Once on the move, there is an overriding impression of serenity and calm. A hush descends on the cabin as soon as the doors are shut and you are very aware that you are being whisked forward rapidly. From the rear seat the bi-turbo V12 simply does not exist, there is almost no squat at the rear nor any dive of the nose, and the rocking sensation you get from other luxury cars at speed just isn't there. The Ghost smoothens ripples in the road, and it's so silent you think the suspension is made of pure rubber. To achieve all this, the Ghost uses special low-friction rubber sleeves on its air suspension, its adaptive CDC2e dampers from ZF Sachs reacts every 2.5 milliseconds and the active anti-roll bars, both front and rear, are decoupled when the car is travelling in a straight line — this reduces head toss.
Climb into the driver's seat and the cabin feels instantly familiar. Again, the design language is all Phantom — acres of wood, big chrome vents, chromed-over speakers and even beautifully-chromed buttons on the traditionally thin leather-rimmed Rolls steering wheel. And, the quality levels are just what you would expect, save for a few seemingly unimportant bits — cupholders or the doorpad bottoms — that sadly puncture the feeling of perfection that this car otherwise displays.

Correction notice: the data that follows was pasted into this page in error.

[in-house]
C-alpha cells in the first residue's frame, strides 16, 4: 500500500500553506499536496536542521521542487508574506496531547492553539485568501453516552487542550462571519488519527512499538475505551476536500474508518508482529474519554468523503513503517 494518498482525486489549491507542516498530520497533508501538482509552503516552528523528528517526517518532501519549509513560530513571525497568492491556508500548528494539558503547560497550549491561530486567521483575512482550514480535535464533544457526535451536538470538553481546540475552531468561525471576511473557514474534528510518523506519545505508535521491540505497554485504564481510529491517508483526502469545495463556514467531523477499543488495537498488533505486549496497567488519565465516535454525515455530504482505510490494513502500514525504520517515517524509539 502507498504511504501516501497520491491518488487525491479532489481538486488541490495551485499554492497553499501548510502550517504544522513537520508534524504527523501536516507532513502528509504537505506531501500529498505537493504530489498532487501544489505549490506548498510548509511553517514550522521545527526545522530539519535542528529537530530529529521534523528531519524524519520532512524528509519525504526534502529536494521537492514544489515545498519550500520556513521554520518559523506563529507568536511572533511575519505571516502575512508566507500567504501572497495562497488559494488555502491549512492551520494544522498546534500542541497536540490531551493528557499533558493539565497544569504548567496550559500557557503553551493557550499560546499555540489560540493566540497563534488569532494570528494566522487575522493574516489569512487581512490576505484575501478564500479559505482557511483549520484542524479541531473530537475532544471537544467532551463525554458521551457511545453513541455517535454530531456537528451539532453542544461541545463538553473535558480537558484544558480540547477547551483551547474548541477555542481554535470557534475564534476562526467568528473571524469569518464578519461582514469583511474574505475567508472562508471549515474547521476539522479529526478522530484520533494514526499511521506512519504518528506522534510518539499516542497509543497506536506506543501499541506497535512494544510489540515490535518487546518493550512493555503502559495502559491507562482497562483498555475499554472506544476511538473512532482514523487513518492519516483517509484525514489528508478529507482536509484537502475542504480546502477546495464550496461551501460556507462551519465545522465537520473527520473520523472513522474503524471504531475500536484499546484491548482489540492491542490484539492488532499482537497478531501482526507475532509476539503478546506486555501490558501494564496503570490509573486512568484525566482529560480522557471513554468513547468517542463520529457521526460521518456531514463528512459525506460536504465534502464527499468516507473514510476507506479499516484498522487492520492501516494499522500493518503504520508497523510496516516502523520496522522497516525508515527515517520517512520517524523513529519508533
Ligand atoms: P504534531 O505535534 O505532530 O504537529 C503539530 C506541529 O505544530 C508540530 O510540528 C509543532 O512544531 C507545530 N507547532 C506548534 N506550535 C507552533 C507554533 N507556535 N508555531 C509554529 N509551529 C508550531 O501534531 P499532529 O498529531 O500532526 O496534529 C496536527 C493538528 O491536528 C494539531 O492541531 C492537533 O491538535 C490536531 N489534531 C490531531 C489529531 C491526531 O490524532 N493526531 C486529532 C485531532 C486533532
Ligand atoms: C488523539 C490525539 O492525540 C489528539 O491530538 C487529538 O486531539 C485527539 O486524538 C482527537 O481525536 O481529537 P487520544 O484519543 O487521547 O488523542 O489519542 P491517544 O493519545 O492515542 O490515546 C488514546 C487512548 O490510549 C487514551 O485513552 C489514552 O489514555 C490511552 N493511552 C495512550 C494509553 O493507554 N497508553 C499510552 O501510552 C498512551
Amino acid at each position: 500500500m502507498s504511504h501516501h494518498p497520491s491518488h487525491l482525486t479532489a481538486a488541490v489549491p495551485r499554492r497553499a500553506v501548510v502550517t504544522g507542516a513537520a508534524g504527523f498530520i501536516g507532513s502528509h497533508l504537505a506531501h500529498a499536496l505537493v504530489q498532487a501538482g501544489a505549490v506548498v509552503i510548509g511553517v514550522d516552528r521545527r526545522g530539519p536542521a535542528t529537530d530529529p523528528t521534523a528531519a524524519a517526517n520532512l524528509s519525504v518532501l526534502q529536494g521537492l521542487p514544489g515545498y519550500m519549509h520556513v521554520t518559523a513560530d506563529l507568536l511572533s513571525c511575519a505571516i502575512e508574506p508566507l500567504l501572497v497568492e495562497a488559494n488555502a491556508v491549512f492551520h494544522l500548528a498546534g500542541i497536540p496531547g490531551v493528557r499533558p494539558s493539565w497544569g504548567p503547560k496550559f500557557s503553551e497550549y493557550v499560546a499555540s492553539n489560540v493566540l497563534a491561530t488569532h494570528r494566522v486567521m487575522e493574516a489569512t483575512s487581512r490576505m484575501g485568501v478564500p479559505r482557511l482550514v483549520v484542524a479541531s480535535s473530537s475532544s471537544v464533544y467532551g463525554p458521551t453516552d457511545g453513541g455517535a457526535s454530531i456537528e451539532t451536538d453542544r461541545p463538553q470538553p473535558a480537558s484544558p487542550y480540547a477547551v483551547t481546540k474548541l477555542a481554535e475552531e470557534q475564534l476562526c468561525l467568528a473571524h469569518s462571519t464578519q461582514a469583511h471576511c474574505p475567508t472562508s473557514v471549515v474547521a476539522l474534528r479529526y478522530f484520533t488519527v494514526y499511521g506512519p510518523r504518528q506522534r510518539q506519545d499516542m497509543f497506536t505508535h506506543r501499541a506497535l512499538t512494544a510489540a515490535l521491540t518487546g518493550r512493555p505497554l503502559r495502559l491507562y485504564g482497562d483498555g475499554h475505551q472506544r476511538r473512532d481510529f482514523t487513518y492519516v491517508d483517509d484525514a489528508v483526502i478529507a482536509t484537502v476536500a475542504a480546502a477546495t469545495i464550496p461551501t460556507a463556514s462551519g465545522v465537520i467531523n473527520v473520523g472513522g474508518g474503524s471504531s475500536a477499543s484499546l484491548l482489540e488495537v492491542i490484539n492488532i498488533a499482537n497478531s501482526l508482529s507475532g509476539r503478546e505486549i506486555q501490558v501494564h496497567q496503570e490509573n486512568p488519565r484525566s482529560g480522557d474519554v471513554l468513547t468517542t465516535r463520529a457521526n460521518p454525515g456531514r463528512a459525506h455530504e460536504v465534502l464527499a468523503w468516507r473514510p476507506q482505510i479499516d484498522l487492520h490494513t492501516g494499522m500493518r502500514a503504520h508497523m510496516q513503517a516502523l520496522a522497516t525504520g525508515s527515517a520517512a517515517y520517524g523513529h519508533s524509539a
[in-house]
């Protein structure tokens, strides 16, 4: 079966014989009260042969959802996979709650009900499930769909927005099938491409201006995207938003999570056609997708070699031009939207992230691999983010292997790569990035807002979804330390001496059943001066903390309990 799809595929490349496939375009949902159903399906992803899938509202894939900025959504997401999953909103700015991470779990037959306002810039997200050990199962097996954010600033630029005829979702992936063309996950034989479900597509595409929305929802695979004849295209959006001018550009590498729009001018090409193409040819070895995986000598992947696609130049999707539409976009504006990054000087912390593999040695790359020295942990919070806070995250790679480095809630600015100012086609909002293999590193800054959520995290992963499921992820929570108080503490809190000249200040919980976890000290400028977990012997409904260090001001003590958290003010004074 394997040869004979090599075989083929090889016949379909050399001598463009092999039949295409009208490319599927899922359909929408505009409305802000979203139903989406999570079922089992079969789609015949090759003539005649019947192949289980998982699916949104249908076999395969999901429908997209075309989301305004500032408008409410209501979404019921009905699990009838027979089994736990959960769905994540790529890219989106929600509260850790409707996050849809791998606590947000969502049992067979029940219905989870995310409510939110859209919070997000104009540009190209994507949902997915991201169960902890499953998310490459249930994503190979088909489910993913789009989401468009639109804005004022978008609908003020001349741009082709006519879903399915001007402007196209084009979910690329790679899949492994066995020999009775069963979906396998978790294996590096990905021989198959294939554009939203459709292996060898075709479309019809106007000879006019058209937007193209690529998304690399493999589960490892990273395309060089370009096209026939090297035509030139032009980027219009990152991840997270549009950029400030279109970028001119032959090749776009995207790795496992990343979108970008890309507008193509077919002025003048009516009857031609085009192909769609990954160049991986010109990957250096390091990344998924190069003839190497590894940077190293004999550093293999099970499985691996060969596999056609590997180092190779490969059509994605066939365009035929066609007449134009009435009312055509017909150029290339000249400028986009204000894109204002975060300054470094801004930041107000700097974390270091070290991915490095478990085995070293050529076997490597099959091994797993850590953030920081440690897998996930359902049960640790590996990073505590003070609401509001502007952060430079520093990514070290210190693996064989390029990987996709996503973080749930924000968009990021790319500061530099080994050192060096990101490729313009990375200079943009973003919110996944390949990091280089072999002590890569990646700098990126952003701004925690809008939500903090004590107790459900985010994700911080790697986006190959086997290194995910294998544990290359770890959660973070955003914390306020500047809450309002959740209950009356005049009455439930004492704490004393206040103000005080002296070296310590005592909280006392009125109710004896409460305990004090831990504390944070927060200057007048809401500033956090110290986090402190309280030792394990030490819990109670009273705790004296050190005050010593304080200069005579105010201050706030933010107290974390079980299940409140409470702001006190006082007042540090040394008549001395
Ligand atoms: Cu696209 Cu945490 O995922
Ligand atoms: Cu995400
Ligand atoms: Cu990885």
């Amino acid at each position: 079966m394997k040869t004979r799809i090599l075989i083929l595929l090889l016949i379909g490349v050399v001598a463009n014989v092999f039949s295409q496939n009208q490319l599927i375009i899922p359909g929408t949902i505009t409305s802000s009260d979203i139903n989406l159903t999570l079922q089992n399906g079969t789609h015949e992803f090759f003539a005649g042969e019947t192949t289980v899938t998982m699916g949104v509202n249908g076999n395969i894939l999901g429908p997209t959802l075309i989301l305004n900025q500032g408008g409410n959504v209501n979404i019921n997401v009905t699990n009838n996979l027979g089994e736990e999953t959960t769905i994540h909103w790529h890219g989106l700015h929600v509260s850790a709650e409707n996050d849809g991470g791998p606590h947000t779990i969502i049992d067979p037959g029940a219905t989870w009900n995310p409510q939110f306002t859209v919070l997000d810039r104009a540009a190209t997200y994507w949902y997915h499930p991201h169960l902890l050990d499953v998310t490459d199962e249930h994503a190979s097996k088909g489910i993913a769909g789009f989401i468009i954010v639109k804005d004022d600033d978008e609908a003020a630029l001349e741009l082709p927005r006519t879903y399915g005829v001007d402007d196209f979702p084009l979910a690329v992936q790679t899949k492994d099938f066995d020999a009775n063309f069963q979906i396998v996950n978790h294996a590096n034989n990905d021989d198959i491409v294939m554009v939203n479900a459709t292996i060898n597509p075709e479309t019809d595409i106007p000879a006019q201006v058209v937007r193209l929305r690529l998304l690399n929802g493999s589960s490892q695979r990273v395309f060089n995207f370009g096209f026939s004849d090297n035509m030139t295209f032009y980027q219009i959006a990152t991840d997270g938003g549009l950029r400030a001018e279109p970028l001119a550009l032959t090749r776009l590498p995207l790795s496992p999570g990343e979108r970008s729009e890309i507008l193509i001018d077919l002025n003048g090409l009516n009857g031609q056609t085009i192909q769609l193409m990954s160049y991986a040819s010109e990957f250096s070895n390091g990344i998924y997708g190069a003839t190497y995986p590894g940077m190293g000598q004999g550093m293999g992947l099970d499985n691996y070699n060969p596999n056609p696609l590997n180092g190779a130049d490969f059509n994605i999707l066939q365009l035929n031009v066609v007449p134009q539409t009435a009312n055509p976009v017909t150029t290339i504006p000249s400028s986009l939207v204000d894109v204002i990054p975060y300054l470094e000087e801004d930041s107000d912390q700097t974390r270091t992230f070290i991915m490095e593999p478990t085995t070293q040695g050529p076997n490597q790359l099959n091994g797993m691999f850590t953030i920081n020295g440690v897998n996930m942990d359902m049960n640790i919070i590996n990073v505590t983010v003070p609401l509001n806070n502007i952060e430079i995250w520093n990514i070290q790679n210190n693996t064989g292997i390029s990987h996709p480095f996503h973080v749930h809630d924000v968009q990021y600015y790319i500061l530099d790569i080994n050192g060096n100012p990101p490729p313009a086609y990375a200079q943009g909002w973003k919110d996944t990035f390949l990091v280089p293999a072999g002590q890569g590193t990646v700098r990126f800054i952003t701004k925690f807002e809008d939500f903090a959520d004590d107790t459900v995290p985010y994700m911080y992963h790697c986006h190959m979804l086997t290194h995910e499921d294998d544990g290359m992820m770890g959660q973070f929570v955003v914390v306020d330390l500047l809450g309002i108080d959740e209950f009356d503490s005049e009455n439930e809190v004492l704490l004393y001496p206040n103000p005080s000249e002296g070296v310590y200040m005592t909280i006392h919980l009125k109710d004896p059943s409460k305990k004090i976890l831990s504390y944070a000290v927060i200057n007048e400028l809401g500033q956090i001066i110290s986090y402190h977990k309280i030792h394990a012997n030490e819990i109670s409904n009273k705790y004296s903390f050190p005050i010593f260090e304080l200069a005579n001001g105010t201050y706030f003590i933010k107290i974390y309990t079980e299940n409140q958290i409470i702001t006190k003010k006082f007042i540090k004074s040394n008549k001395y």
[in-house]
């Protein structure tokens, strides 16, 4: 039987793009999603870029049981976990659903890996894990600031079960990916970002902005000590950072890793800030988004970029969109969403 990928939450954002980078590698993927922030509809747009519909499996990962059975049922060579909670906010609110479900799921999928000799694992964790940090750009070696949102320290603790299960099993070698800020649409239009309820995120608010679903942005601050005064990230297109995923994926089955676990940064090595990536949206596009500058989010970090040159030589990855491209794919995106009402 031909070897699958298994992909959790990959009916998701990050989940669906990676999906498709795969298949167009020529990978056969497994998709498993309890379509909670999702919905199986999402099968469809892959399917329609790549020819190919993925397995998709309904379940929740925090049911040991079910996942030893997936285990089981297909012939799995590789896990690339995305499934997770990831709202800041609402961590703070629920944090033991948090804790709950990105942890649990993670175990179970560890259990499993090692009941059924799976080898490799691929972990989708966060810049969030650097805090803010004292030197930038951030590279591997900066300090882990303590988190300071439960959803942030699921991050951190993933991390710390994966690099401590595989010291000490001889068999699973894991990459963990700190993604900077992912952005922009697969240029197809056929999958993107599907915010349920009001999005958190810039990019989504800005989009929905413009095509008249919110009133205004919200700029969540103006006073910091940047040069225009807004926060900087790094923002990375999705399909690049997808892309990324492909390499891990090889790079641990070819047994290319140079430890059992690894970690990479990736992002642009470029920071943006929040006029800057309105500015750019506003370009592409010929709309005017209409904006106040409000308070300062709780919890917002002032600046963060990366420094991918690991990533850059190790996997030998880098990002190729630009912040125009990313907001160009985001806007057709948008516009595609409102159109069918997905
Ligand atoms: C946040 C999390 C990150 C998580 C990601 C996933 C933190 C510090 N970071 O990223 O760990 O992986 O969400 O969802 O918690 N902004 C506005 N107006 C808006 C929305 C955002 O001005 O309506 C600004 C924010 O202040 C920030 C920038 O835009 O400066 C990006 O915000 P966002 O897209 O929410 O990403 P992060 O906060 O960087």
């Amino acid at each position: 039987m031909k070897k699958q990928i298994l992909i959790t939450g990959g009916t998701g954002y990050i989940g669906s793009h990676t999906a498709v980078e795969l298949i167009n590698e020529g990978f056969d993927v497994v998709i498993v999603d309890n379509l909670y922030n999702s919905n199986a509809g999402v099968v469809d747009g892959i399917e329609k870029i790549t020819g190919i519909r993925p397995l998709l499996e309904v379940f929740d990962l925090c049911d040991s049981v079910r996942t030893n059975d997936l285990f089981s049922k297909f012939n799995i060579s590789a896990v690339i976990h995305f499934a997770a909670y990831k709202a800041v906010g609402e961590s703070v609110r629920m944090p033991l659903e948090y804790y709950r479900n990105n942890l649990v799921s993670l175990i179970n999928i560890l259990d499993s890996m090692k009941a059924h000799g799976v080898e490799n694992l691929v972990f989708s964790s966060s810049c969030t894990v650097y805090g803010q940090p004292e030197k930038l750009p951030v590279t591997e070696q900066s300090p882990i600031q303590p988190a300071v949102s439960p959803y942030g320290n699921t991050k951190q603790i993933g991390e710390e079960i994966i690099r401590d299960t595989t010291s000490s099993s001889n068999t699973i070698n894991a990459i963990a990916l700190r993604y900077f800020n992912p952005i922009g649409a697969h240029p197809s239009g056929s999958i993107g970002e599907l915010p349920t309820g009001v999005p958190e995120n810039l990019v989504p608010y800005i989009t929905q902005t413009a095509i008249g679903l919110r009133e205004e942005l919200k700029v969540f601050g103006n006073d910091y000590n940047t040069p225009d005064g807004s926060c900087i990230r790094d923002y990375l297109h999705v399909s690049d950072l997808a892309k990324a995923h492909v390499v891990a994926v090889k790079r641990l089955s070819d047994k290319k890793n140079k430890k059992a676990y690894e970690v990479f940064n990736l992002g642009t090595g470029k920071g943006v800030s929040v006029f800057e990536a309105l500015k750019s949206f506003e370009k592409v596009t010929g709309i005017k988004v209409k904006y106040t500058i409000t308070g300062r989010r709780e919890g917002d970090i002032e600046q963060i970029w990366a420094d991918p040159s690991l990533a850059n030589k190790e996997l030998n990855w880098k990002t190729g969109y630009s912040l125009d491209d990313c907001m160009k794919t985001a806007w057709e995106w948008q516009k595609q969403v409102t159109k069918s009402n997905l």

In the past, Rolls-Royce left outright performance to Bentley. But with ownership being split between BMW and VW, things have changed. Under the long hood reside 563 well-drilled dressage horses. The twin-turbo direct-injection V12 motor is based on a BMW unit, like many bits of the chassis, but it has new pistons and a new crank; designed to deliver that most Rolls-like quality, effortless waftability. During normal driving, Rolls' reverse tachometer of sorts never so much as budges from showing an 80 per cent power reserve, and the performance has an air of lazy effortlessness to it. Part of this is down to the fact that the engine and eight-speed transmission work as a single unit. There's no dull ‘thunk' from the transmission tunnel when you select ‘drive', it's near-impossible to count all the gear changes, and you always find the right gear. Then there's that light but direct Rolls steering, the serene ride quality, and once you get up to cruising speed, it's like momentum has taken over the job of propulsion. This motor makes its peak torque of a huge 79.4kgm at just 1500rpm; no wonder it feels effortless.